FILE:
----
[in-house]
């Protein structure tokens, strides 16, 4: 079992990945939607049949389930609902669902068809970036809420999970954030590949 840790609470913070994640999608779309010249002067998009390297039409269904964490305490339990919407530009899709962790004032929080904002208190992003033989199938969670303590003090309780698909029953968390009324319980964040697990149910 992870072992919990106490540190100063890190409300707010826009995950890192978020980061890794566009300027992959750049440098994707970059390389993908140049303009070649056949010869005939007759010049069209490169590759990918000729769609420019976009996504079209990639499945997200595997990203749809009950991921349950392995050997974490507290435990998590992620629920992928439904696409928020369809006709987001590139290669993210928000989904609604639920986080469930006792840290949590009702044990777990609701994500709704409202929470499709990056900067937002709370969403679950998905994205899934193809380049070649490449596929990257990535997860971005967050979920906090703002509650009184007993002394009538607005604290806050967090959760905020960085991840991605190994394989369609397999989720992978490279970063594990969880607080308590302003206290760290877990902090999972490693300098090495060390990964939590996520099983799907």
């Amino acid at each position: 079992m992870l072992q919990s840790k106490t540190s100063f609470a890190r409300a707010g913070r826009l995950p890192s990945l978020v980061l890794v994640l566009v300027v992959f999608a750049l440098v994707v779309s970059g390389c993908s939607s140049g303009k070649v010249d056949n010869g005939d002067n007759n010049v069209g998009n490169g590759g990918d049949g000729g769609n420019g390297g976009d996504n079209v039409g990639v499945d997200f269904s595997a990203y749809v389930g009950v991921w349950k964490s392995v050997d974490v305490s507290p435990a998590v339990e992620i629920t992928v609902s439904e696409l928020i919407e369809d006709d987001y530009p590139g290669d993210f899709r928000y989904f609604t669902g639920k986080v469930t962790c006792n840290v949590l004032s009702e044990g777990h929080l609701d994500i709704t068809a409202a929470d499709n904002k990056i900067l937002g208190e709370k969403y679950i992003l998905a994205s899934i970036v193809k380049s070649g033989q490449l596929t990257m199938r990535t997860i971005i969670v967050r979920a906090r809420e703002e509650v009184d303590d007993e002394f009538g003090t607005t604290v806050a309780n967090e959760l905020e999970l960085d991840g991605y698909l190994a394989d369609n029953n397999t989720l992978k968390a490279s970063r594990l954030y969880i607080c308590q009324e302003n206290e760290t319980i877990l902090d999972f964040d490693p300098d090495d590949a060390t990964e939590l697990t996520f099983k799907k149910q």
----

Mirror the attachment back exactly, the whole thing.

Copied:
[in-house]
């Protein structure tokens, strides 16, 4: 079992990945939607049949389930609902669902068809970036809420999970954030590949 840790609470913070994640999608779309010249002067998009390297039409269904964490305490339990919407530009899709962790004032929080904002208190992003033989199938969670303590003090309780698909029953968390009324319980964040697990149910 992870072992919990106490540190100063890190409300707010826009995950890192978020980061890794566009300027992959750049440098994707970059390389993908140049303009070649056949010869005939007759010049069209490169590759990918000729769609420019976009996504079209990639499945997200595997990203749809009950991921349950392995050997974490507290435990998590992620629920992928439904696409928020369809006709987001590139290669993210928000989904609604639920986080469930006792840290949590009702044990777990609701994500709704409202929470499709990056900067937002709370969403679950998905994205899934193809380049070649490449596929990257990535997860971005967050979920906090703002509650009184007993002394009538607005604290806050967090959760905020960085991840991605190994394989369609397999989720992978490279970063594990969880607080308590302003206290760290877990902090999972490693300098090495060390990964939590996520099983799907």
């Amino acid at each position: 079992m992870l072992q919990s840790k106490t540190s100063f609470a890190r409300a707010g913070r826009l995950p890192s990945l978020v980061l890794v994640l566009v300027v992959f999608a750049l440098v994707v779309s970059g390389c993908s939607s140049g303009k070649v010249d056949n010869g005939d002067n007759n010049v069209g998009n490169g590759g990918d049949g000729g769609n420019g390297g976009d996504n079209v039409g990639v499945d997200f269904s595997a990203y749809v389930g009950v991921w349950k964490s392995v050997d974490v305490s507290p435990a998590v339990e992620i629920t992928v609902s439904e696409l928020i919407e369809d006709d987001y530009p590139g290669d993210f899709r928000y989904f609604t669902g639920k986080v469930t962790c006792n840290v949590l004032s009702e044990g777990h929080l609701d994500i709704t068809a409202a929470d499709n904002k990056i900067l937002g208190e709370k969403y679950i992003l998905a994205s899934i970036v193809k380049s070649g033989q490449l596929t990257m199938r990535t997860i971005i969670v967050r979920a906090r809420e703002e509650v009184d303590d007993e002394f009538g003090t607005t604290v806050a309780n967090e959760l905020e999970l960085d991840g991605y698909l190994a394989d369609n029953n397999t989720l992978k968390a490279s970063r594990l954030y969880i607080c308590q009324e302003n206290e760290t319980i877990l902090d999972f964040d490693p300098d090495d590949a060390t990964e939590l697990t996520f099983k799907k149910q």